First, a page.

Models for Successful Cross-Functional Planning

By Tiffany Chepul

cross-functional planning

dateMon, Nov 23, 2020 @ 11:03 AM

One of the biggest challenges for companies is aligning their priorities across the entire organization. cross-functional planningAs a leader, you need the right people working on the right things at the right time in order to move your strategy forward—so how do you do that?!

We’ve seen that the companies who do this the best use at least one of these three proven models for successful cross-functional planning:

1. Team Planning

This model works best for two teams who overlap and depend on each other heavily for successful execution (for example: Sales + Marketing or Product + Support). These two teams have to be highly coordinated on which projects to do, due dates, success criteria, etc. Failing to align properly at the beginning of the quarter could result in expensive re-work, wasted time and resources, and, of course, frustration.

The first step is for the executive team to complete the company’s quarterly plan. This helps departments prioritize work. Each department then completes their quarterly plan. The final step is for the two cross-functional teams to share their plans with each other. They need to make sure they are aligned on the details of execution: due dates, Red Yellow Green success criteria, who owns what, etc.

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2. Shared Resource Planning

This model works best for departments who are shared resources internally (for example: the HR team or the IT team). All departments need something from those internal teams. How does your organization prioritize that work and protect bandwidth of those teams?

The first step for this model is also for the executive team to complete the company's quarterly plan. Once the company’s top priorities are clear, all of the departments can construct their own plans. In some larger companies, a representative from HR will join each team’s planning session to gain understanding of their needs.

In smaller organizations, all team leaders will meet after departmental planning to help prioritize work for shared teams. In this scenario, each team leader can make a case for what they need. Ultimately, decisions should be made based on what is most important to do in order to move the company plan forward. This takes some negotiation and prioritization, and everyone should ultimately support the final plan. A leader might not get all of the items they requested, but they should come away with an understanding of why certain goals were chosen over others.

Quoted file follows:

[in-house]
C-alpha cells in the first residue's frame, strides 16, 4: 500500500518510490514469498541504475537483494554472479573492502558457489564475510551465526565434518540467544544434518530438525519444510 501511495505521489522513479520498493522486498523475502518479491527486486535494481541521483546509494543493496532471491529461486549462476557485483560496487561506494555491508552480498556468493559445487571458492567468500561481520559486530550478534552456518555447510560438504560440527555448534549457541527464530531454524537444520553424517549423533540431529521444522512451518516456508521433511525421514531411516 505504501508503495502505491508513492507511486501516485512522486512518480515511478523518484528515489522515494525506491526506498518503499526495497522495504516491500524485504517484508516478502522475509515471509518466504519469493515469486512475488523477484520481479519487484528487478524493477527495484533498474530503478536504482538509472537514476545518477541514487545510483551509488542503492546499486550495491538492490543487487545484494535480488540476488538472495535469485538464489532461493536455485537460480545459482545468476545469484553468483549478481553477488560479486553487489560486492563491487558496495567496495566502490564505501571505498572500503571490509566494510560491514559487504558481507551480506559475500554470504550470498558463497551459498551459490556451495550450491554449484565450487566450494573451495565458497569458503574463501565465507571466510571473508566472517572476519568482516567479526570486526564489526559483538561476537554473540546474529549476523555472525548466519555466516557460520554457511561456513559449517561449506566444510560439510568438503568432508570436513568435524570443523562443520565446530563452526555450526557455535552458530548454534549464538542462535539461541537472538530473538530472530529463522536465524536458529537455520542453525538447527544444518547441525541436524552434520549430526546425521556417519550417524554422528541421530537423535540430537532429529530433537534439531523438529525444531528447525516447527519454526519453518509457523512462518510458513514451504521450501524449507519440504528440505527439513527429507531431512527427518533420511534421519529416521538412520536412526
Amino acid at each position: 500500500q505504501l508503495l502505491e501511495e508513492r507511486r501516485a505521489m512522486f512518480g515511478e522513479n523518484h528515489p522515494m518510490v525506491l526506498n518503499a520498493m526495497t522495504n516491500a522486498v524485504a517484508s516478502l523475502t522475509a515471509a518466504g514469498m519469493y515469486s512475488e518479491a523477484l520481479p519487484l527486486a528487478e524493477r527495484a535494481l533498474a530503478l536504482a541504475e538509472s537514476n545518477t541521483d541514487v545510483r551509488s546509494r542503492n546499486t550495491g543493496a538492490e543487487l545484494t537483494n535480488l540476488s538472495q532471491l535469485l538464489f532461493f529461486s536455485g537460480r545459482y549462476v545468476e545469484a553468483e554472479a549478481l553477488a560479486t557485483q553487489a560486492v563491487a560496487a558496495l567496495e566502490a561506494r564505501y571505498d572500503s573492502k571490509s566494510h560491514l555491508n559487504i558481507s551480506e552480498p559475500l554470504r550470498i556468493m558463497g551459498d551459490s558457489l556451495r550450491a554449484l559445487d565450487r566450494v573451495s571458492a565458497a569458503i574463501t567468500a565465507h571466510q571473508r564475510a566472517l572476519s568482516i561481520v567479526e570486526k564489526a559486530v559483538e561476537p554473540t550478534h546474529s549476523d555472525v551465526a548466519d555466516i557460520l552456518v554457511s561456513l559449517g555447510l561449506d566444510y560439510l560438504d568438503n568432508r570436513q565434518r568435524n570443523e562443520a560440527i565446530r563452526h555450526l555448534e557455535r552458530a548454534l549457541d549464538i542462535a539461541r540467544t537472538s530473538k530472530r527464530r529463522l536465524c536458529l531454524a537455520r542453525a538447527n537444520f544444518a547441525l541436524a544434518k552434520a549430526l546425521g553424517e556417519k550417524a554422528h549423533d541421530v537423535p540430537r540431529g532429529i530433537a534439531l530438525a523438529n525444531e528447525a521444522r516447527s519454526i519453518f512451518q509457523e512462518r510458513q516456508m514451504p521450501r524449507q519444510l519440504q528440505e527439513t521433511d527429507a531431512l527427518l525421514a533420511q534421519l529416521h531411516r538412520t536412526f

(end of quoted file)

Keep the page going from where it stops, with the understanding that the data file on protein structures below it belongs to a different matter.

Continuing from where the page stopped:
3. Project Planning

In this model, planning is done around a project that involves multiple people from multiple departments. For example, if the top company priority is to launch a new product, this would involve people from the product, support, marketing, sales & delivery teams. Everyone would need to be aligned around the details of execution—due dates, who owns what, success criteria, etc.

This planning event can happen anytime after the company's plan is complete. Each player would come away from the cross-functional Project Planning Session with a list of priorities. Each team member then completes their planning session with their department, taking into account what they agreed to during Project Planning.

Slowing down and taking the time to achieve extreme alignment across the organization is paramount to lightning-fast execution. It is the only way to avoid waste and expensive rework, which is well worth the investment!

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Here are more blogs on cross-functional planning:

How to Use Rhythm to Plan Cross Functionally

Aligned Planning: Getting Aligned Cross-Functionally Throughout the Quarter

How to Manage and Coordinate Successful Cross-Functional Teams

Departmental Silos: The Silent Killer (White Paper)

How to Improve Cross Departmental Processes that Impact Multiple Teams

4 Steps to Bust Silos & Encourage Collaboration

Creating Synergy Between Departments and Teams

Aligning Business Units and Killing Silos

Photo Credit: iStock by Getty Images

Tiffany Chepul


Photo Credit: iStock by Getty Images